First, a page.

Isaiah has a new comic (on last night's speeches) that goes up after this. We'll close with this from Sherwood Ross' "AS THE U.S. EMPIRE SPREADS ABROAD IT BECOMES A POLICE STATE AT HOME" (Centre for Global Research):

As America's empire spreads abroad, it becomes ever more the police state at home. The methods used for the suppression of foreigners by military force and violence are eventually mirrored in the “homeland.”
In an article last September 25th titled “It Is Official: the US Is A Police State,” author Paul Craig Roberts, Assistant Treasury Secretary during the Reagan years, wrote, “'Violent extremism' is one of those undefined police state terms that will mean whatever the government wants it to mean. In this morning's FBI foray into the homes of American citizens of conscience it means antiwar activists, whose activities are equated with 'the material support of terrorism'...”
The FBI raids at home are reminiscent of U.S. military raids overseas. In Iraq, for instance, labor union offices were raided and rifled and labor leaders imprisoned by the Occupation forces. Their “crime” was to oppose sweetheart contract deals with private oil firms.
The vast U.S. prison system, which houses 2.4 million Americans, may be compared with the Gulag the U.S. has built abroad. America today is the World's Jailer. As Allan Uthman reported on AlterNet, in 2006 the Bush regime began building “detention centers” to warehouse inmates for unspecified “new programs” when the Army Corps of Engineers gave Halliburton subsidiary Kellogg Brown & Root nearly $400 million. What we do abroad, we do at home.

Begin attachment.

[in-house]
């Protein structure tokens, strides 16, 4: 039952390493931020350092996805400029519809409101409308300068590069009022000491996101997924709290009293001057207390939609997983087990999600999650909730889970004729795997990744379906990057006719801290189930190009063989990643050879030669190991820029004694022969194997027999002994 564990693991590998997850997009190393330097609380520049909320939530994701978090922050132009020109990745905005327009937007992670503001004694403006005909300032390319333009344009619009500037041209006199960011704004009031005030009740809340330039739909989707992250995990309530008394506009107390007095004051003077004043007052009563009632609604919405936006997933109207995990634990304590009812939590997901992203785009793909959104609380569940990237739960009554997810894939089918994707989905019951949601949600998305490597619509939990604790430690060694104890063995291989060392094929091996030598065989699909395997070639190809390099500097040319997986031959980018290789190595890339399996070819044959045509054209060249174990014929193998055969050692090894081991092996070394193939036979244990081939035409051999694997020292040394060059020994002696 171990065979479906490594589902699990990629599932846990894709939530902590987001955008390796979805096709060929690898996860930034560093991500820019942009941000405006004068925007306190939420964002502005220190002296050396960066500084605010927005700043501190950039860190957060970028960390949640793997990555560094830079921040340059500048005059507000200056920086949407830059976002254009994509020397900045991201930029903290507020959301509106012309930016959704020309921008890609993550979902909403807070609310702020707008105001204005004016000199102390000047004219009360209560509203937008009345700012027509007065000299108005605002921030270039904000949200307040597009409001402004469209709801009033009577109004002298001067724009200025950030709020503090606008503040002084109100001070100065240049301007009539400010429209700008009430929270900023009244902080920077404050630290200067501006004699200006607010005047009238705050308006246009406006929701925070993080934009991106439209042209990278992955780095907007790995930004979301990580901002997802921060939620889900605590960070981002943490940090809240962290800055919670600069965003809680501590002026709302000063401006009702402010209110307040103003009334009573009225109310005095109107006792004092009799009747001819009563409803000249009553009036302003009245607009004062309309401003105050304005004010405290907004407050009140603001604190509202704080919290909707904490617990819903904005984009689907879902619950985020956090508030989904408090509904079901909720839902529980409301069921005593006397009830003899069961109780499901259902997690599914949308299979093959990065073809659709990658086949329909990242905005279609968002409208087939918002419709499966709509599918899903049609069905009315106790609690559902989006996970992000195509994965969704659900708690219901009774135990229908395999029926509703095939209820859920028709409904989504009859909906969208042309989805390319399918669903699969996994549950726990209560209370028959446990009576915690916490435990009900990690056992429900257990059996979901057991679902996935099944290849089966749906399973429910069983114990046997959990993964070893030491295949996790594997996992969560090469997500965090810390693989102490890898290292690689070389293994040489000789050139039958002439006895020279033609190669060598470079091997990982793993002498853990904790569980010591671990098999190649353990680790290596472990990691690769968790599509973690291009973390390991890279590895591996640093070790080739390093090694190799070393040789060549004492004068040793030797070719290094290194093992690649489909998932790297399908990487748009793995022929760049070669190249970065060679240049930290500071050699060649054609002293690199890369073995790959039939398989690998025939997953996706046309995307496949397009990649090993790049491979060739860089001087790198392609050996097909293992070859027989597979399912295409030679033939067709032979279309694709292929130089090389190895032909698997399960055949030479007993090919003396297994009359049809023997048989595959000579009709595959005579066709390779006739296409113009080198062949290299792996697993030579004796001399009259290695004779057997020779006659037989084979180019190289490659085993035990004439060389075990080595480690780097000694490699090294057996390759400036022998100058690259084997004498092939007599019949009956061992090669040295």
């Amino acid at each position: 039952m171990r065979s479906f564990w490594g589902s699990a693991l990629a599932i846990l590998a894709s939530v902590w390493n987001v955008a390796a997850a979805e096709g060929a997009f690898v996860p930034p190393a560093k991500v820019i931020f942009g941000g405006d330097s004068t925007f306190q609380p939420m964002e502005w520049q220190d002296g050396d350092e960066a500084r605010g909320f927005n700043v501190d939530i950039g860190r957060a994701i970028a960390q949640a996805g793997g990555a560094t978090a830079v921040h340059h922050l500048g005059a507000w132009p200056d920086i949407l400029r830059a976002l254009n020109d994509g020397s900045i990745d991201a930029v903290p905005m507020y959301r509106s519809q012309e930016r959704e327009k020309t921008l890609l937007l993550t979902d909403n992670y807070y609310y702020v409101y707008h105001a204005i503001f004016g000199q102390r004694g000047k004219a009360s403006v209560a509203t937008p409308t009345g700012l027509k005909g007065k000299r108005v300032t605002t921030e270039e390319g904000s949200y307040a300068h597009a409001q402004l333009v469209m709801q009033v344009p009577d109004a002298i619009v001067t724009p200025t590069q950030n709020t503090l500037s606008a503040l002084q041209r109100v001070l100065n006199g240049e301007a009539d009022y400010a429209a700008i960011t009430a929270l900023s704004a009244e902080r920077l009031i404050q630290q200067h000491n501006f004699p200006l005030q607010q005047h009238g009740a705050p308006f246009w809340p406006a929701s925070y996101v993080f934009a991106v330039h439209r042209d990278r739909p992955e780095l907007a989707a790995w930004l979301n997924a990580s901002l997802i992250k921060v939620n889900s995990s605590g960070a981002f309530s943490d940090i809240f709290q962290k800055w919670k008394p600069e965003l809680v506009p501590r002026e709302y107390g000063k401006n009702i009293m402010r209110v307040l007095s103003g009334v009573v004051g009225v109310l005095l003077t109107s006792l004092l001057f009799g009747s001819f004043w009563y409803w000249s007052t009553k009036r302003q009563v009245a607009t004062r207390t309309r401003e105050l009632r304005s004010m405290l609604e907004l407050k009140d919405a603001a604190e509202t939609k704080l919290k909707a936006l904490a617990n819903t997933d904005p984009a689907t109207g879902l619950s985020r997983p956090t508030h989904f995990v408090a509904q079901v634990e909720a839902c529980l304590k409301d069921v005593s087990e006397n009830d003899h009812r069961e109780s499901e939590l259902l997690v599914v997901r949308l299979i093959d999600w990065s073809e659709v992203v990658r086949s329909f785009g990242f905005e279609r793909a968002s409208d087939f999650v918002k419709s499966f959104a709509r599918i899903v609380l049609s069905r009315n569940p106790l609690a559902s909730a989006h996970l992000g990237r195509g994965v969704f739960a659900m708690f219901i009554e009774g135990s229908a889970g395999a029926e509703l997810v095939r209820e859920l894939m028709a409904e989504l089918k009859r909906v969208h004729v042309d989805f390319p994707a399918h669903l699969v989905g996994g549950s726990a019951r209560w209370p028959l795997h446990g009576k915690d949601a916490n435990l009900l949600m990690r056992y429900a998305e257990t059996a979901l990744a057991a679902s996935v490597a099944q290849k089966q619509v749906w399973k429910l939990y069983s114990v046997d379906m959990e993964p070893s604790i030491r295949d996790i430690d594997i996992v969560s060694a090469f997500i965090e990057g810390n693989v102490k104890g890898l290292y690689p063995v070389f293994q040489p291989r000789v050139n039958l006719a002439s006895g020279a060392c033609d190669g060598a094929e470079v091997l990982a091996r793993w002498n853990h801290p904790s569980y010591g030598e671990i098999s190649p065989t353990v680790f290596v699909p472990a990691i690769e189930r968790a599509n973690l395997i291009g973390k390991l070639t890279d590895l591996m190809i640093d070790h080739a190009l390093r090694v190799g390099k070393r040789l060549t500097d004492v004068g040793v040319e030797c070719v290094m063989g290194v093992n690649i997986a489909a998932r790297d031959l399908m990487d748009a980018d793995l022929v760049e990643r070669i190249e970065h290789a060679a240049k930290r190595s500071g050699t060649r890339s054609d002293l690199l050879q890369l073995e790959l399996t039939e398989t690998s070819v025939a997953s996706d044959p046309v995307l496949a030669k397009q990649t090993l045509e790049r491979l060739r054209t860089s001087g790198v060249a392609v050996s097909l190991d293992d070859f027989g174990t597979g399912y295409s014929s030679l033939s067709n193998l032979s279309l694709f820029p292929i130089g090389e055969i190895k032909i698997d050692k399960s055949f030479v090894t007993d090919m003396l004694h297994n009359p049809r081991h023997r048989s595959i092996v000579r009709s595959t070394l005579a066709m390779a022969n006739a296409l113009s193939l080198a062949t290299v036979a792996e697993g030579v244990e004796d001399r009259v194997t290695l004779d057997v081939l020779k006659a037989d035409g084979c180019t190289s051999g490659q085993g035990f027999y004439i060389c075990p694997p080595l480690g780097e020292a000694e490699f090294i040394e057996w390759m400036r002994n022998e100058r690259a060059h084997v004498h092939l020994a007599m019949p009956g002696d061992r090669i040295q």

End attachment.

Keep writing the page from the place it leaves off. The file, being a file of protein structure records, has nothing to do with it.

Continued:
Adopting police state tactics on Americans the U.S. Empire first used on subjects abroad has a long history. When Filipinos rebelled against U.S. rule after their country was “liberated” from Spain, captured resistance fighters were subjected to water torture. Twenty years later, imprisoned American pacifists who opposed the Wilson administration's entry into World War One were hung by their hands, and had running hoses shoved in their faces.
In its editorial of July 25th, The Nation magazine denounces America's use of “secret armies, covert operations...offshore torture centers, out-of-control armed corporations, runaway military spending, wars by fleets of robots, wars by assassination---and all the other features of the imperial presidency...”
The magazine has long sought to end these practices. It's still a great idea but now it's a tad late. The Reactionary Elite that runs America is powerful. Congress rubber-stamps President Obama's five wars of aggression abroad and enacts laws at home that scorch individual liberty. The result is the emergent police state.